I did not sleep well during my trip. This is not exactly new for me but it was worse than normal. Over the first three nights away, I had a cumulative total of ten hours of sleep.  I guard my sleep carefully because I know I do not function well when I am short on it. My emotions are close to the surface; I am more irritable, and I do not always process well when tired.

And, now I find myself home. Thankfully, I slept well last night. I already met a friend for our weekly walk. Later today I will be making a grocery list for our Thanksgiving dinner, doing the laundry from my trip, and some light house cleaning. My husband really kept the house running while I was gone, and I arrived to not find any “piles” of things sitting around, other than those I left before my trip.

I am looking forward to having my son who is a graduate student come home for the holiday and my sister-in-law, who is our most frequent visitor, both arrive tomorrow (at different points). My high school boys will be off tomorrow and the house will take on yet a different air – one of talking, activity, and sometimes organized chaos (although, since there are so few of us, this rarely occurs).

So, even though I am home, I am not back to normal yet. Getting back to normal will have to wait until next Monday – when everyone and everything  (I hope to be unpacked from my trip by then), is going about their everyday routine. Then, I will be able to go about mine, as well!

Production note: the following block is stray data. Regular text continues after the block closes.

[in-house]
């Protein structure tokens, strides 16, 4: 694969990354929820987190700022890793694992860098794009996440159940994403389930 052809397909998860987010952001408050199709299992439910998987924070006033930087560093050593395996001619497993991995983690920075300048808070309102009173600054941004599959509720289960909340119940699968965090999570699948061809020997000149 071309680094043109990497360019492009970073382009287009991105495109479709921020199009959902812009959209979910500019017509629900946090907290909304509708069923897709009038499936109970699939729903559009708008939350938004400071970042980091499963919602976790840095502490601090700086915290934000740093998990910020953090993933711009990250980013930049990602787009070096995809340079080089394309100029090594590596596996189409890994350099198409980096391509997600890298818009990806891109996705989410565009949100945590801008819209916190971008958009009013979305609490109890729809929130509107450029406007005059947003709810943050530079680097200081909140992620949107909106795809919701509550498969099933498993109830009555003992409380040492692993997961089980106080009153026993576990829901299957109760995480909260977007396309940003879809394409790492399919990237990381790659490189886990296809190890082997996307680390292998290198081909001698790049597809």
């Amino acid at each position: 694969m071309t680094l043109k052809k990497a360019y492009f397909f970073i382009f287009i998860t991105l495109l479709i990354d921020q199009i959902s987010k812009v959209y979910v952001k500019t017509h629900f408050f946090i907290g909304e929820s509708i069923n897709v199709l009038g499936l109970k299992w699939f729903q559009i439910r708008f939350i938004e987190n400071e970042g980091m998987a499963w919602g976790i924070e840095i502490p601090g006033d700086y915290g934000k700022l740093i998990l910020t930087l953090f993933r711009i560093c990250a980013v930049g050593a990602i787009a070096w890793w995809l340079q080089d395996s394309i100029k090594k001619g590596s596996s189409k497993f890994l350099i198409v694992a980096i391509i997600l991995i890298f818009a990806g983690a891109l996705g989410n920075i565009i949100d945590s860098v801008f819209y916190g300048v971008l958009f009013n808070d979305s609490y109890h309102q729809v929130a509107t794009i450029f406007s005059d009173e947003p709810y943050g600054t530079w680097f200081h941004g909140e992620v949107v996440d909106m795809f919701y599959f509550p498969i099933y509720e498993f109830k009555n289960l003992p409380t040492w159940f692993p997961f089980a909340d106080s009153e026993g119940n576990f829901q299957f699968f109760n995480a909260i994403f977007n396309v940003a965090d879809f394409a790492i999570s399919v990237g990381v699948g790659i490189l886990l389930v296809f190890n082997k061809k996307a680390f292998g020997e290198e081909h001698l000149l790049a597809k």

I am thankful I was able to travel to see my parents. I am also thankful I was able to go back and see where I came from by visiting my old school, old house, old stores, old friends, and have it contrast with what I am thankful for now – my husband, my boys, my friends, my home. My “new” normal. Thankful.

Slice of Life Tuesday


Back to Western New York: the First Few Hours

Back to Western New York: the First Few Hours

I grew up in Western New York, but have lived in the Mid-west now for almost 20 years.

These were my first observations:

  • Seven lanes of road.
  • Crazy drivers who will cut you off before they let you merge.
  • Suburban spread into the rural areas.
  • From the air Western New York looks like Wisconsin,
  • The comfort of recognizing landmarks still there.